Hommage À Xenakis
Nocturne for solo harp
The Space Inside
À Contre-coeur
There Once Was
Micro + Macro (Extract)
When Cracks Appear In Porcelain
I/O No. 1 Construction
Ebb And Flow
Still Life IV: Undercurrents
 Workshop performance by Cassiopeia Winds at the Irish Composition Summerschool, 5th July 2014.   Instrumentation:  flute, clarinet, oboe, bassoon   Type:   ensemble    Year:   2014    Duration:  4’45    Photo by Nathy Coleman
RUNNING BLIND 2017 at RuaRed Trailer
A Pairing (extracts)
Horizontal and Vertical
It is architecture
Die Zauberflöte
Landscape for solo horn
Love Song #1
Sleep of Reason
Spectra: Space as an Organism
A Child's Vision
Ballade for Guitar
Just beneath the surface
I've never felt so alive
Look at it other way round
Quietly turning to dust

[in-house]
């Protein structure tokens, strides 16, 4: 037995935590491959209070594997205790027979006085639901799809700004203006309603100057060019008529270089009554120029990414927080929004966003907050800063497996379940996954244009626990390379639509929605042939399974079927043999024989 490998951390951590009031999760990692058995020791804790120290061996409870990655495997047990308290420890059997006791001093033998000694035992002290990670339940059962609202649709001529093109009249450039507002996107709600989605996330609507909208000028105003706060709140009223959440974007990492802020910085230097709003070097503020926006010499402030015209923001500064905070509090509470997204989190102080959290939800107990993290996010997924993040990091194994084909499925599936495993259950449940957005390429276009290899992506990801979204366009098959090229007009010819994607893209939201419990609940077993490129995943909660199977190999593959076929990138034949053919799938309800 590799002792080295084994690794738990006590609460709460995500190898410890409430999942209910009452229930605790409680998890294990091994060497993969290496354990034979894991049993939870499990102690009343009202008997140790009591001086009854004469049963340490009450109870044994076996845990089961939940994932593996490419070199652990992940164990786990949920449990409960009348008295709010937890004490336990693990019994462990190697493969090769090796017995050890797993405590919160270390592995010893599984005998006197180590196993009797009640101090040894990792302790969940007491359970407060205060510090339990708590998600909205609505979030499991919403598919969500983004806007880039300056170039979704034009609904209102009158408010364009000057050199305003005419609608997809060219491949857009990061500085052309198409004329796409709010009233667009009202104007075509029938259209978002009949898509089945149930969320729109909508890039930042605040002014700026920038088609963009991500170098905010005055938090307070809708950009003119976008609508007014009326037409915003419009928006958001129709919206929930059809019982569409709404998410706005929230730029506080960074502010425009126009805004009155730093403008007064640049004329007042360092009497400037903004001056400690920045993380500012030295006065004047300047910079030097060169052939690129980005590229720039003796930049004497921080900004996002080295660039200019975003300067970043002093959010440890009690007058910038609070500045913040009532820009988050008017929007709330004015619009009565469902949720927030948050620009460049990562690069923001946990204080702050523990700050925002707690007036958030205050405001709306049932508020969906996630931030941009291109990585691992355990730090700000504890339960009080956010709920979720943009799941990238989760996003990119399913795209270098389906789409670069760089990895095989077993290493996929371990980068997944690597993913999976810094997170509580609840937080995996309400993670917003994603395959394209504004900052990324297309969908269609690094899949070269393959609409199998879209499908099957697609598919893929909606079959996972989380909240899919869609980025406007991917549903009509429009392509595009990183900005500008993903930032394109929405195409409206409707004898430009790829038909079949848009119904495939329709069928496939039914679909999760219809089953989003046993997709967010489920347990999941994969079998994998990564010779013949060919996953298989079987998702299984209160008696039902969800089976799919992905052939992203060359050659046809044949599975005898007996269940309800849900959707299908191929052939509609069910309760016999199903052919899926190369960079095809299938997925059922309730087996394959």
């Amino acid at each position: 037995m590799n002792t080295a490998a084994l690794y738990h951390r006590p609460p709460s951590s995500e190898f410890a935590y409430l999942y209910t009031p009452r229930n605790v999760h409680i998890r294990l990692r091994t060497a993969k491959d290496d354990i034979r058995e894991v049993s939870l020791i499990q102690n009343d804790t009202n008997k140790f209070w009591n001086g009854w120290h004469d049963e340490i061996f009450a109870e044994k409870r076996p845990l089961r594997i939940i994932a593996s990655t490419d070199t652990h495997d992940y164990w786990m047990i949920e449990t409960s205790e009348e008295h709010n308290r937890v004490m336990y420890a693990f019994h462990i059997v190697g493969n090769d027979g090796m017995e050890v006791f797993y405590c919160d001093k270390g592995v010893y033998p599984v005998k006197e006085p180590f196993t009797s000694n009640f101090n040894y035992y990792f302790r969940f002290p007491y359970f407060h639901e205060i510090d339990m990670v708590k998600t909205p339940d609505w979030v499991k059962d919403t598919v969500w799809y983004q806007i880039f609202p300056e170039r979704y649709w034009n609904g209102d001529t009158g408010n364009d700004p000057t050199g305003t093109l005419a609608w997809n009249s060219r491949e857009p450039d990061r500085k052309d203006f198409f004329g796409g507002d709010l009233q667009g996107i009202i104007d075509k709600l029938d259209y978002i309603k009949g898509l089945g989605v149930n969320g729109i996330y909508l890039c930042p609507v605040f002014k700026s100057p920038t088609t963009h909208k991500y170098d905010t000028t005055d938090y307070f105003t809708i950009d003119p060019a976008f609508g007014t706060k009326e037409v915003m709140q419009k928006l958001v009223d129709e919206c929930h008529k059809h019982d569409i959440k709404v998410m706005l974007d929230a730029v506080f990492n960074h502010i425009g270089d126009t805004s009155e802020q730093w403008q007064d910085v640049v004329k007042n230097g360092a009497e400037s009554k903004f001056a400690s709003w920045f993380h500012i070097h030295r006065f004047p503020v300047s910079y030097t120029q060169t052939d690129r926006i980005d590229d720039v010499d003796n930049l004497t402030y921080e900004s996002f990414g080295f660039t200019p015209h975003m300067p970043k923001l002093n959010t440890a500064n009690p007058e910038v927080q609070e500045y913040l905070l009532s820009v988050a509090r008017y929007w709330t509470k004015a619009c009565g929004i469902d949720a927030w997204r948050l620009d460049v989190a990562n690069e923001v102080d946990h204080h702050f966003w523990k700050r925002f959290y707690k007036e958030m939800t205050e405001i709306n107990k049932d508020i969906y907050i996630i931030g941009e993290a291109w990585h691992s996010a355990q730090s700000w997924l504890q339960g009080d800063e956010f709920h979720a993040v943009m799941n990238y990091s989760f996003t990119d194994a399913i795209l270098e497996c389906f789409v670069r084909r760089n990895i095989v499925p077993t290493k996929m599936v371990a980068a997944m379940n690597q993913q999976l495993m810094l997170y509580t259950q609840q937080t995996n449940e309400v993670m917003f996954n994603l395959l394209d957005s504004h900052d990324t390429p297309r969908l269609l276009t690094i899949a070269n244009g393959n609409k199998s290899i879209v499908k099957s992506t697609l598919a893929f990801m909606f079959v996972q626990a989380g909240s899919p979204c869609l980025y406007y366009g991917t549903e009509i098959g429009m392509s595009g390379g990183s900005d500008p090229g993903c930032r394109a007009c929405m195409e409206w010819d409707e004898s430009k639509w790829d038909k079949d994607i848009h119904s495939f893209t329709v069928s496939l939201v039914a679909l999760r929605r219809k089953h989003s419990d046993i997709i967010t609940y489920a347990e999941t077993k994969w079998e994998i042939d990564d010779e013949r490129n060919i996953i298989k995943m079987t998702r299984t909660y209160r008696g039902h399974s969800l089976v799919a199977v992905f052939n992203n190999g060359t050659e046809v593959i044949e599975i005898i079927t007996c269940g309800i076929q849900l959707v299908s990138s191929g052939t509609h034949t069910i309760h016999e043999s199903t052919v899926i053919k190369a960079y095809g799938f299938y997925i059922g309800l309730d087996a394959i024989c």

Instrumentation:  soprano, piccolo, bass clarinet, viola, cello, piano   Type:   ensemble ,  vocal    Year:   2015    Premiere:  Performed by Alluna Ensemble and soprano Sara di Bella,  7th May 2015, RIAM.   Duration: 2’     Red Mass was written for performance by the Alluna Ensemble and soprano Sara di Bella as part of RIAM's 'Responses to Pierrot Lunaire' Project in May, 2015. I used the text and instrumentation from no. 11 'Red Mass' or 'Rote Messe' of Schoenberg's Pierrot Lunaire. For the final two lines in my piece the singer uses the German translation. 'Sein Herz - in blutgen fingern - Zu grausem Abendmahle!' It is a transformation representing the desanctification of the communion which is described in the text.  To gruesome grim communion,  By blinding golden glitter,  By flickering shine of candles,  Comes to the altar – Pierro_  His hand, to God devoted  tears wide the priestly vestment,  At gruesome grim communion,  By blinding golden glitter.  He makes the sign of the cross  blessing the trembling, trembling people,  with trickling crimson wafer:  his heart in bloody fingers,  at gruesome grim commumion     English translation by Andrew Porter. Text by Albert Giraud
String Trio No. 1
"Since when", he asked, "Are the first line and last line of any poem, Where the poem begins and ends?"
Diamond Cutting